Fruit fly containment reassuring: Horticulture NZ

The Queensland fruit fly was found in Mt Roskill, Auckland, sparking a massive biosecurity scare.
Photo / Supplied
The Queensland fruit fly was found in Mt Roskill, Auckland, sparking a massive biosecurity scare. Photo / Supplied

Growers are anxious about the potentially devastating fruit fly found in Auckland, but moves to contain the threat are reassuring, Horticulture New Zealand says.

A 1.5km biosecurity cordon has been set up in the suburb of Avondale after a male Queensland fruit fly was found in a surveillance trap in neighbouring Mt Roskill on Tuesday.

Biosecurity experts have been setting up traps and scouring gardens for signs of more fruit flies, while people are banned from taking fresh fruit and vegetables outside the restricted areas in an effort to contain the pest.

The Ministry for Primary Industries has warned the fruit fly could have serious consequences for the New Zealand horticulture industry, which exports $2.23 billion of fruit and vegetables a year.

Horticulture New Zealand president Andrew Fenton today said the containment effort was reassuring, but added he would be watching it closely.

"This is an anxious time for all growers,'' he said.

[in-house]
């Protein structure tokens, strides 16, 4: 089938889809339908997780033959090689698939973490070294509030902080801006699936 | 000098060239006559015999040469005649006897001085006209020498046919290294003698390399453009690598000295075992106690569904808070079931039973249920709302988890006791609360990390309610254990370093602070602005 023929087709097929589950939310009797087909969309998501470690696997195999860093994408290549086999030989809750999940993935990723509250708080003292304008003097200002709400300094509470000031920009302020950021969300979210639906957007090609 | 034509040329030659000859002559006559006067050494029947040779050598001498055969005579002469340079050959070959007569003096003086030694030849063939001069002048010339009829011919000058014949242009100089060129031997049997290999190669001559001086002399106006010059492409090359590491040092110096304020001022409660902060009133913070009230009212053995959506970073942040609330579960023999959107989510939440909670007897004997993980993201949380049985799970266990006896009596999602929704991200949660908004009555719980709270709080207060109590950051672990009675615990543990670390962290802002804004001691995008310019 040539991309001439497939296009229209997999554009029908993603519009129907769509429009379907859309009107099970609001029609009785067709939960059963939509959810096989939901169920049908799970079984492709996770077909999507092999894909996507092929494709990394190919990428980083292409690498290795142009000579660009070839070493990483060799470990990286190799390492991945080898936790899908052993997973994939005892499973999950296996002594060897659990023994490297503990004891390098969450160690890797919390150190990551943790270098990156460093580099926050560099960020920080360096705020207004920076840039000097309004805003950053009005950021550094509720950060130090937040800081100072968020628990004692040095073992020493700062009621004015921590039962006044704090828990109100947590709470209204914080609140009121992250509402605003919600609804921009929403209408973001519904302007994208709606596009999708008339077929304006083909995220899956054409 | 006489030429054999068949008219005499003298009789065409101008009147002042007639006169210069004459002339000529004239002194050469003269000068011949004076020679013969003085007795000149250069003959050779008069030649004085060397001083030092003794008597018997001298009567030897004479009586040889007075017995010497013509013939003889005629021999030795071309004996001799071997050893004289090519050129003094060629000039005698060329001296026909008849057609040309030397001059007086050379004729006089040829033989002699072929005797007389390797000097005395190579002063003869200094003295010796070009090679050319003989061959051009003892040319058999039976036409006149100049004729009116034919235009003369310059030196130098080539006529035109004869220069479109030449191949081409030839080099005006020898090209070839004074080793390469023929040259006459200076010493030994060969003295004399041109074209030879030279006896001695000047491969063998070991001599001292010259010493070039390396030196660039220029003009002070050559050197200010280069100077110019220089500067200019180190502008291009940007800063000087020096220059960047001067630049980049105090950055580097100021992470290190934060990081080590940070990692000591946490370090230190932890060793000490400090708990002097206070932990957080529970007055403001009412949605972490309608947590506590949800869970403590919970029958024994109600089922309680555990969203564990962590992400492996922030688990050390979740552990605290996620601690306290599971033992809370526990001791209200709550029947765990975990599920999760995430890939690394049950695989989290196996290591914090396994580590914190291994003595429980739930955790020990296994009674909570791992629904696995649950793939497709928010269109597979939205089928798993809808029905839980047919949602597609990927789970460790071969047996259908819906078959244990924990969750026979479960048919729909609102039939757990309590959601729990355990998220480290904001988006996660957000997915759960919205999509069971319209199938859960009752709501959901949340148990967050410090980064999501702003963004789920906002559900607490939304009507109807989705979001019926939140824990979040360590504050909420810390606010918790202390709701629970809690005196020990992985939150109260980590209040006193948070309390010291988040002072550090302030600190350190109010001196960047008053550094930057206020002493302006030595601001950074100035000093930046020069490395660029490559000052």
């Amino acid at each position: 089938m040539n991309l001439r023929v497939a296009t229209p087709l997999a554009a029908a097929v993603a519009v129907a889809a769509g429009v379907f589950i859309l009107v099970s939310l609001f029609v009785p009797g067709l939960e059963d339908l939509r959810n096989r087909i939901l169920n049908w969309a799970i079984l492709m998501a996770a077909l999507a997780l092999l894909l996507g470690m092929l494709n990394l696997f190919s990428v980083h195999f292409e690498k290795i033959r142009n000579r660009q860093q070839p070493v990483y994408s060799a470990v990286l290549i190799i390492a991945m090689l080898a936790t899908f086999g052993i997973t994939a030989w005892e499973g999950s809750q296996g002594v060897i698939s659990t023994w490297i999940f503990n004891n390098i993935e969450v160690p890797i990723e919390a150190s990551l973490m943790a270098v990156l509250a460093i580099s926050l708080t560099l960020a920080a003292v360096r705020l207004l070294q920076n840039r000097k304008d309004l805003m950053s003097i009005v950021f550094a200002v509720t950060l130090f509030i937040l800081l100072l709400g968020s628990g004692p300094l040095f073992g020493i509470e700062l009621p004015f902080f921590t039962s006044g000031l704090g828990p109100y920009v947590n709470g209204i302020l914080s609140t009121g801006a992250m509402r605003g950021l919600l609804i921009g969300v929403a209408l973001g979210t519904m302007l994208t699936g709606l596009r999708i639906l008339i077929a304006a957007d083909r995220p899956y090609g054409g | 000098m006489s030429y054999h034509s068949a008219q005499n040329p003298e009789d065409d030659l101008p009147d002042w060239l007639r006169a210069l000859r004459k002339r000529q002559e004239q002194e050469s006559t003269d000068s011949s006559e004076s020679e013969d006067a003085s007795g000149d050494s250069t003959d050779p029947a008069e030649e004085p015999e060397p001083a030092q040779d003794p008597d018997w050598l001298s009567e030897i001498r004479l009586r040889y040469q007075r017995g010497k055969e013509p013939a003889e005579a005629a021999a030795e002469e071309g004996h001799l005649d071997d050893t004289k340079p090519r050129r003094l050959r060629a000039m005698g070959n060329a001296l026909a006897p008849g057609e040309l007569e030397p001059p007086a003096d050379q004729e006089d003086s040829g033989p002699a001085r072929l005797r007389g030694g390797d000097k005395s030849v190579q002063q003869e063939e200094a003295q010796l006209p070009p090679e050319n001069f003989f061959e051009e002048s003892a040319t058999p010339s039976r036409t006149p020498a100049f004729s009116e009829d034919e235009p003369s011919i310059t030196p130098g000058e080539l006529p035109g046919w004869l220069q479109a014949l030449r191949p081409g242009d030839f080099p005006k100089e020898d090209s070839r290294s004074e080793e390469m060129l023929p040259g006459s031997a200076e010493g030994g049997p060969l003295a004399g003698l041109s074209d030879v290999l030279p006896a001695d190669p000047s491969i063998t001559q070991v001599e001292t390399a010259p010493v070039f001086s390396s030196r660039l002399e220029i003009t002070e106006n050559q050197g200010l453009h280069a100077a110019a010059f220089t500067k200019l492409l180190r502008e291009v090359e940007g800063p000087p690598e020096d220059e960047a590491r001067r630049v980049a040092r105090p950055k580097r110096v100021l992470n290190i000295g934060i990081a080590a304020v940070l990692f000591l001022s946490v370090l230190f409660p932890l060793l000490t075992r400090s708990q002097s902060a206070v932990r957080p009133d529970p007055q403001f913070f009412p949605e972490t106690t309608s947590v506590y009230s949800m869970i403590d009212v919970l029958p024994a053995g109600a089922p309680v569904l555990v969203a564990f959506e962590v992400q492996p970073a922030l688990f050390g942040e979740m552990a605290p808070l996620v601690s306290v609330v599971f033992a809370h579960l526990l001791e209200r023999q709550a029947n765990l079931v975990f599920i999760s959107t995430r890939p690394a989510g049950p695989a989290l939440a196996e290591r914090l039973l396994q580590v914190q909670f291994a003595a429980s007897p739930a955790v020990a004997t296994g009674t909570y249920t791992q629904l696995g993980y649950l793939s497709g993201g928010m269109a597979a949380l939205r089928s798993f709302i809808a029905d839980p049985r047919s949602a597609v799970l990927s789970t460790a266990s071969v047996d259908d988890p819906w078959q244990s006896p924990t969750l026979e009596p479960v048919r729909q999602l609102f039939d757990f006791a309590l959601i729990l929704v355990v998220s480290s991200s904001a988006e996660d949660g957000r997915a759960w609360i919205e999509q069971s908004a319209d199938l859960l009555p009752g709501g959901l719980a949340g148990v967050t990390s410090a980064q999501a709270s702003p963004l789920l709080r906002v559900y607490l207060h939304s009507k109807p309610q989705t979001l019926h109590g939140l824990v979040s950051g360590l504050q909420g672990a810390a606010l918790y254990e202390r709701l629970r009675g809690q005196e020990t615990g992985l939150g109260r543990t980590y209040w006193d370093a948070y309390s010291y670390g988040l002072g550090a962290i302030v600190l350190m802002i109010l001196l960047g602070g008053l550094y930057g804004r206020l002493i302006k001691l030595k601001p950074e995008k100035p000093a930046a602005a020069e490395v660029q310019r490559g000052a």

Mr Fenton said he was particularly interested in the implementation of the controlled areas.

He endorsed comments by Auckland mayor Len Brown, who yesterday encouraged people to respect the restrictions.

"We understand this all must seem very odd to the people living and working in the exclusion zones, but we hope they understand just how vital it is that they do the right things,'' Mr Fenton said.

"Growers appreciate the co-operation we are getting from Aucklanders. It's not just commercial horticulture that needs their help, but all the Kiwis with fruit trees and veggie patches.''

Mr Fenton said the fruit fly not only threatened the export fruit and vegetable industry, but all horticultural production, including wine valued at $6.4b a year.

The Australian horticulture industry spends almost $130 million a year attempting to control the fruit

- APNZ

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